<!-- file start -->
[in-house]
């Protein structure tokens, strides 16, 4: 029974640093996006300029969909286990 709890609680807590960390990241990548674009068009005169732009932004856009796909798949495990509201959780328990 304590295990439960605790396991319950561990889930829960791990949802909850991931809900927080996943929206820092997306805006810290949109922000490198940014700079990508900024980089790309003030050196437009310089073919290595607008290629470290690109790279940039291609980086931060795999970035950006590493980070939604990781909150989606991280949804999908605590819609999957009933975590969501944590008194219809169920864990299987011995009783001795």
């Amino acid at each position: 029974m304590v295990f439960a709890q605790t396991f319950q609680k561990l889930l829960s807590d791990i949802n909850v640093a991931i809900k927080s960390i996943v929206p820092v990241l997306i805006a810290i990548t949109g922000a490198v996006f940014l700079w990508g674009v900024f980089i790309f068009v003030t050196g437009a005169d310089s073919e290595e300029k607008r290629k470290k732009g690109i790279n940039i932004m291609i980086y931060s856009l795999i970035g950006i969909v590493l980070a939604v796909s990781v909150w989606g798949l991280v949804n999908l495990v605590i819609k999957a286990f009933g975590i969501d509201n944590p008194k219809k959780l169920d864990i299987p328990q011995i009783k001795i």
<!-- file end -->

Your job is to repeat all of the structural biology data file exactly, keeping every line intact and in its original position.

[in-house]
């Protein structure tokens, strides 16, 4: 029974640093996006300029969909286990 709890609680807590960390990241990548674009068009005169732009932004856009796909798949495990509201959780328990 304590295990439960605790396991319950561990889930829960791990949802909850991931809900927080996943929206820092997306805006810290949109922000490198940014700079990508900024980089790309003030050196437009310089073919290595607008290629470290690109790279940039291609980086931060795999970035950006590493980070939604990781909150989606991280949804999908605590819609999957009933975590969501944590008194219809169920864990299987011995009783001795």
């Amino acid at each position: 029974m304590v295990f439960a709890q605790t396991f319950q609680k561990l889930l829960s807590d791990i949802n909850v640093a991931i809900k927080s960390i996943v929206p820092v990241l997306i805006a810290i990548t949109g922000a490198v996006f940014l700079w990508g674009v900024f980089i790309f068009v003030t050196g437009a005169d310089s073919e290595e300029k607008r290629k470290k732009g690109i790279n940039i932004m291609i980086y931060s856009l795999i970035g950006i969909v590493l980070a939604v796909s990781v909150w989606g798949l991280v949804n999908l495990v605590i819609k999957a286990f009933g975590i969501d509201n944590p008194k219809k959780l169920d864990i299987p328990q011995i009783k001795i």